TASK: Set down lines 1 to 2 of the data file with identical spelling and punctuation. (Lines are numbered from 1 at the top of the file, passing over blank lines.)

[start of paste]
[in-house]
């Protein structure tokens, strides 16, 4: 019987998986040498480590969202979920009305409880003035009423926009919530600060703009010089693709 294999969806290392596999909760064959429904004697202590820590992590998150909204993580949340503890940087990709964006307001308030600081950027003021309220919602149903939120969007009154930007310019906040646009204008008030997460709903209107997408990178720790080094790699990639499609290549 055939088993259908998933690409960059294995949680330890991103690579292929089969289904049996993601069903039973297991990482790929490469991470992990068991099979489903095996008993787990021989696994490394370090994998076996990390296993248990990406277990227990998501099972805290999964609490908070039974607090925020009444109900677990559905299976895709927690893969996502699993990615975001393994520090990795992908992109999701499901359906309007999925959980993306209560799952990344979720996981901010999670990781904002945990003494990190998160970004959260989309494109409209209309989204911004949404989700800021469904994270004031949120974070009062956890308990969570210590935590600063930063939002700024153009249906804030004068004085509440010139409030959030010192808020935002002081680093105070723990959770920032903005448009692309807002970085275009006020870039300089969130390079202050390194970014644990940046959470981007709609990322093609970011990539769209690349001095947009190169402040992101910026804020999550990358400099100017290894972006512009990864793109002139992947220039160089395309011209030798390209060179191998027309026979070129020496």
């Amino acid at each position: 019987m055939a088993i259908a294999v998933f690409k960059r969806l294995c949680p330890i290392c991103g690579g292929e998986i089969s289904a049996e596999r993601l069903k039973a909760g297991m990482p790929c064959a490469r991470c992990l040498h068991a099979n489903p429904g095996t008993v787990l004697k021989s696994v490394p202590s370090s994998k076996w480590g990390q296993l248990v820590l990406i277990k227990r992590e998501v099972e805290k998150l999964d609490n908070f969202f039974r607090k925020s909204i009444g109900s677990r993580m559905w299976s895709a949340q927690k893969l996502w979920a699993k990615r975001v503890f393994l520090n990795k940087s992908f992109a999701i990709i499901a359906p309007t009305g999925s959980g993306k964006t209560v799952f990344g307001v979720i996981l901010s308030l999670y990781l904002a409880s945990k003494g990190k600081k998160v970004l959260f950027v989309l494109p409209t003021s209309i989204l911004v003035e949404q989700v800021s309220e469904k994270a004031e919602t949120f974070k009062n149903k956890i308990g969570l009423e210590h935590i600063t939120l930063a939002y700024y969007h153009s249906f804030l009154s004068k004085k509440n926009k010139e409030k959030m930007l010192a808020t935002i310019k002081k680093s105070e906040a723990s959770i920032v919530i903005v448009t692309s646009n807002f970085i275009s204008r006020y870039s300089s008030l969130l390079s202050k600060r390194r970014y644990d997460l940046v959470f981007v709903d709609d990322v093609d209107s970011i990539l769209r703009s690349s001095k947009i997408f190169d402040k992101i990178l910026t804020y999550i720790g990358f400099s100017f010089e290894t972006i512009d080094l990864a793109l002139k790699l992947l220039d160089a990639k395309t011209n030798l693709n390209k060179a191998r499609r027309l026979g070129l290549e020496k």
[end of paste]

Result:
[in-house]
């Protein structure tokens, strides 16, 4: 019987998986040498480590969202979920009305409880003035009423926009919530600060703009010089693709 294999969806290392596999909760064959429904004697202590820590992590998150909204993580949340503890940087990709964006307001308030600081950027003021309220919602149903939120969007009154930007310019906040646009204008008030997460709903209107997408990178720790080094790699990639499609290549 055939088993259908998933690409960059294995949680330890991103690579292929089969289904049996993601069903039973297991990482790929490469991470992990068991099979489903095996008993787990021989696994490394370090994998076996990390296993248990990406277990227990998501099972805290999964609490908070039974607090925020009444109900677990559905299976895709927690893969996502699993990615975001393994520090990795992908992109999701499901359906309007999925959980993306209560799952990344979720996981901010999670990781904002945990003494990190998160970004959260989309494109409209209309989204911004949404989700800021469904994270004031949120974070009062956890308990969570210590935590600063930063939002700024153009249906804030004068004085509440010139409030959030010192808020935002002081680093105070723990959770920032903005448009692309807002970085275009006020870039300089969130390079202050390194970014644990940046959470981007709609990322093609970011990539769209690349001095947009190169402040992101910026804020999550990358400099100017290894972006512009990864793109002139992947220039160089395309011209030798390209060179191998027309026979070129020496």